2. Celiac.com 12/19/2016 - Research conducted with high-resolution peripheral quantitative computed tomography (HRpQCT) has documented substantial bone micro-architecture in premenopausal women with newly diagnosed celiac disease. A team of researchers recently set out to assess changes in bone micro-architecture after 1 year on a gluten-free diet in a cohort of pre-menopausal women. The research team included MB Zanchetta, V Longobardi, F Costa, G Longarini, RM Mazure, ML Moreno, H Vázquez, F Silveira, S Niveloni, E Smecuol, Temprano M de la Paz, F Massari, E Sugai, A González, EC Mauriño, C Bogado, JR Zanchetta, and JC Bai. They are variously affiliated with the Instituto de Diagnóstico e Investigaciones Metabólicas (IDIM), Buenos Aires, Argentina; the Sección Intestino Delgado, Departamento de Medicina at the Hospital de Gastroenterología "Dr. C. Bonorino Udaondo” in Buenos Aires, Argentina; and with the Cátedra de Gastroenterología Facultad de Medicina and the Cátedra de Osteología y Metabolismo Mineral at the Universidad del Salvador in Buenos Aires, Argentina. Their team prospectively enrolled 31 consecutive females upon celiac diagnosis, and reassessed 26 of them after 1 year of gluten-free diet. All patients received HRpQCT scans of distal radius and tibia, areal BMD by DXA, and bone-specific parameters and celiac serology both times. The team then compared 1-year results against data from a control group of healthy pre-menopausal women of similar age and BMI in order to assess whether the micro-architectural parameters of treated celiac patients matched values expected for their age. Compared with baseline, the trabecular compartment in the distal radius and tibia showed marked improvement of trabecular density, trabecular/bone volume fraction [bV/TV] [p < 0.0001], and trabecular thickness [p = 0.0004]. Trabecular number remained stable in both regions. Cortical density increased only in the tibia (p = 0.0004). Cortical thickness decreased significantly in both sites (radius: p = 0.03; tibia: p = 0.05). DXA increased in all regions (lumbar spine [LS], p = 0.01; femoral neck [FN], p = 0.009; ultradistal [uD] radius, p = 0.001). Most parameters continued to be significantly lower than those of healthy controls. This prospective HRpQCT study showed that most trabecular parameters altered at celiac disease diagnosis improved significantly with a gluten-free diet, along with calcium and vitamin D supplementation. However, there were still significant differences with a control group of women of similar age and BMI. The team plans a prospective follow-up, in which they expect to be able to assess whether bone micro-architecture matches levels expected for a given patient's age. Source: J Bone Miner Res. 2016 Jul 22. doi: 10.1002/jbmr.2922.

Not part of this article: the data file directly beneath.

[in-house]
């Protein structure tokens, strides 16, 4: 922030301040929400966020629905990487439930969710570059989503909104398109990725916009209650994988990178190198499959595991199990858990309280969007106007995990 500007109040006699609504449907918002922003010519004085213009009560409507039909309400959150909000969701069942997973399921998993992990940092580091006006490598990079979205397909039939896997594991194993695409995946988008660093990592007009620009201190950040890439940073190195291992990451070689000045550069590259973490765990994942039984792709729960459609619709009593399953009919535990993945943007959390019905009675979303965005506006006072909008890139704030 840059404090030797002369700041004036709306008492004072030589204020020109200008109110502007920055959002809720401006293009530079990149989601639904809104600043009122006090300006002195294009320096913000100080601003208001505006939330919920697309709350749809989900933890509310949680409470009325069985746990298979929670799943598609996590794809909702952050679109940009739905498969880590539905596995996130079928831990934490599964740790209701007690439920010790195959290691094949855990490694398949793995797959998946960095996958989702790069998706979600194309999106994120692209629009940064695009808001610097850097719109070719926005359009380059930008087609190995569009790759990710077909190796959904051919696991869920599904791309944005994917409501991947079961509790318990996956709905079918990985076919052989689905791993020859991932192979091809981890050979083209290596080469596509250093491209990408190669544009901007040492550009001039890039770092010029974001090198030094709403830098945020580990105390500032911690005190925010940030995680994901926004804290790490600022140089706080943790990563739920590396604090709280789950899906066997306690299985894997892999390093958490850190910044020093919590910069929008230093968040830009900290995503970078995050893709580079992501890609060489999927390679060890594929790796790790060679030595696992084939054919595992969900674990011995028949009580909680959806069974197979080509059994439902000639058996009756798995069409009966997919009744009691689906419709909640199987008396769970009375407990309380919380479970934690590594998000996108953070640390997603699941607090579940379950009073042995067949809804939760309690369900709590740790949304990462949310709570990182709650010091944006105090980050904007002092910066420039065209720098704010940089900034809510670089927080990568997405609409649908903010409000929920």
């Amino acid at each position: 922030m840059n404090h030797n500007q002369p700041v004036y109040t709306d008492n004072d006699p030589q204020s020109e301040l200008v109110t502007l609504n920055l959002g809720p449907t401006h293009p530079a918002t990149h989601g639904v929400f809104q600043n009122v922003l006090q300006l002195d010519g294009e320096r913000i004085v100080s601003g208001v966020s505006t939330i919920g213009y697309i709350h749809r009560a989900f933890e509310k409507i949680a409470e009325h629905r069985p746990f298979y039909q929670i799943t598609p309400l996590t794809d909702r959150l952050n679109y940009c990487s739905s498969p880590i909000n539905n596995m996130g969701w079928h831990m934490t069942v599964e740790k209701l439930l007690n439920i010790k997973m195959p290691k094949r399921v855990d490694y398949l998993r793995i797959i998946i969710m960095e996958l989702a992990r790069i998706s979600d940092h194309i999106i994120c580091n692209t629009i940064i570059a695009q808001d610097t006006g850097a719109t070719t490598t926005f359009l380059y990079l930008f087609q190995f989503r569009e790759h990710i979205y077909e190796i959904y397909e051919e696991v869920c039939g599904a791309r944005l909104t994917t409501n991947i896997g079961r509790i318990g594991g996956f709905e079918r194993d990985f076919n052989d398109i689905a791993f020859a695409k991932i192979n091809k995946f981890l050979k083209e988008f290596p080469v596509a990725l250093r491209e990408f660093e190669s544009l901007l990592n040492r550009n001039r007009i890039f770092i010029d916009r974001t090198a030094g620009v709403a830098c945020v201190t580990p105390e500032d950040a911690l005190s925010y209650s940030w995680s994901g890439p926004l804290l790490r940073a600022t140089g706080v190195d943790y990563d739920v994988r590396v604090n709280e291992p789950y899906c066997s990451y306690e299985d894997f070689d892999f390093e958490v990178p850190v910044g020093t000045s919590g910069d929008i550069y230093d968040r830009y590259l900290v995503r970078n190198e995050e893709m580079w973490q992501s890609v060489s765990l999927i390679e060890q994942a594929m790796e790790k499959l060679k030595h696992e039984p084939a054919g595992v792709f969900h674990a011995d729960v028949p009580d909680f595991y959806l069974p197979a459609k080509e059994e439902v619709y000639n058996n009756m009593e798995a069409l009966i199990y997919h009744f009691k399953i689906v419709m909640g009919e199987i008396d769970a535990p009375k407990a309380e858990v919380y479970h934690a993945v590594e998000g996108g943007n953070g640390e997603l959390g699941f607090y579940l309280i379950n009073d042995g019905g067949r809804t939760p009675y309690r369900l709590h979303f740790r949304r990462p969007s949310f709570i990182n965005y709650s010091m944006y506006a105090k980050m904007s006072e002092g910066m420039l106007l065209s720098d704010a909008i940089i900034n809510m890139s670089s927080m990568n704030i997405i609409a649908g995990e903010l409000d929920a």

3. Lactose intolerance is frequently a side effect of celiac disease. Celiacs who eat gluten become lactose intolerant after the villi and microvilli in their small intestine become damaged, and are no longer capable of catching and breaking down the lactose molecule. The problem usually disappears when celiacs remove gluten from their diet, which allows the damaged villi and microvilli to grow back. Lactose intolerance symptoms can continue for a long time after a celiac has gone on a 100% gluten-free diet. In some cases the villi and microvilli damage can take up to two years to heal completely, but in most cases it takes between six months and a year. Most people who are lactose intolerant can usually eat goat and sheep (feta) cheeses without any problems.